Larry Bartels examines the irrational electorate:

It’s not only in the United States that the Depression- era tendency to “throw the bums out” looks like something less than a rational policy judgment. In the United States, voters replaced Republicans with Democrats in 1932 and the economy improved. In Britain and Australia, voters replaced Labor governments with conservatives and the economy improved.

In Sweden, voters replaced Conservatives with Liberals, then with Social Democrats, and the economy improved. In the Canadian agricultural province of Saskatchewan, voters replaced Conservatives with Socialists and the economy improved. In the adjacent agricultural province of Alberta, voters replaced a socialist party with a right-leaning party created from scratch by a charismatic radio preacher peddling a flighty share- the- wealth scheme, and the economy improved. In Weimar Germany, where economic distress was deeper and longer lasting, voters rejected all of the mainstream parties, the Nazis seized power, and the economy improved. In every case, the party that happened to be in power when the Depression eased went on to dominate politics for a decade or more thereafter. It seems far-fetched to imagine that all these contradictory shifts represented well- considered ideological conversions. A more parsimonious interpretation is that voters simply and simple- mindedly rewarded whoever happened to be in power when things got better.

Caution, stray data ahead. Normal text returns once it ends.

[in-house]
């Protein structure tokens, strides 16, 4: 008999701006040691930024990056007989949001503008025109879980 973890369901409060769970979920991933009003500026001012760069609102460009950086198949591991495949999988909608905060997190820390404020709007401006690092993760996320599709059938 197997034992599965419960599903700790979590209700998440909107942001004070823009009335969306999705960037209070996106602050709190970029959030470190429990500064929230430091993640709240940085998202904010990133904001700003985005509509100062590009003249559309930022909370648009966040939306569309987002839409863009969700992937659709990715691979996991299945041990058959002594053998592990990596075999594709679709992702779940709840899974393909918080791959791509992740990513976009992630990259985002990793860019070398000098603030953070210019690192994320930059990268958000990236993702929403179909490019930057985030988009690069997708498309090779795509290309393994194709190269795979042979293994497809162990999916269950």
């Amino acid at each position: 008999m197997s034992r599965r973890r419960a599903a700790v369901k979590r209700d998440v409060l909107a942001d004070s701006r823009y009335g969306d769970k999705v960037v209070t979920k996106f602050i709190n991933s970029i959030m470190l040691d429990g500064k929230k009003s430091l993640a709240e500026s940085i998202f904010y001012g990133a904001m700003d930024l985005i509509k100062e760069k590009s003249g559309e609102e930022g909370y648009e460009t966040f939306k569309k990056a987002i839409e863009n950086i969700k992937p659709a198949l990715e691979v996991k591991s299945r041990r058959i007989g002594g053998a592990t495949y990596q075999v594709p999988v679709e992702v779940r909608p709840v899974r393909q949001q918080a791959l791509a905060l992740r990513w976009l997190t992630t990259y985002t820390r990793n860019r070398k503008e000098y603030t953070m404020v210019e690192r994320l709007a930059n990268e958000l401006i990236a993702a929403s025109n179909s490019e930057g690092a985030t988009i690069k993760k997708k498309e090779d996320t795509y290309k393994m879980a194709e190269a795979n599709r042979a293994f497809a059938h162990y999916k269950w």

Stupid? No, just human. And thus to borrow the title of another current best seller, by behavioral economist Dan Ariely “predictably irrational.” That may be bad enough.

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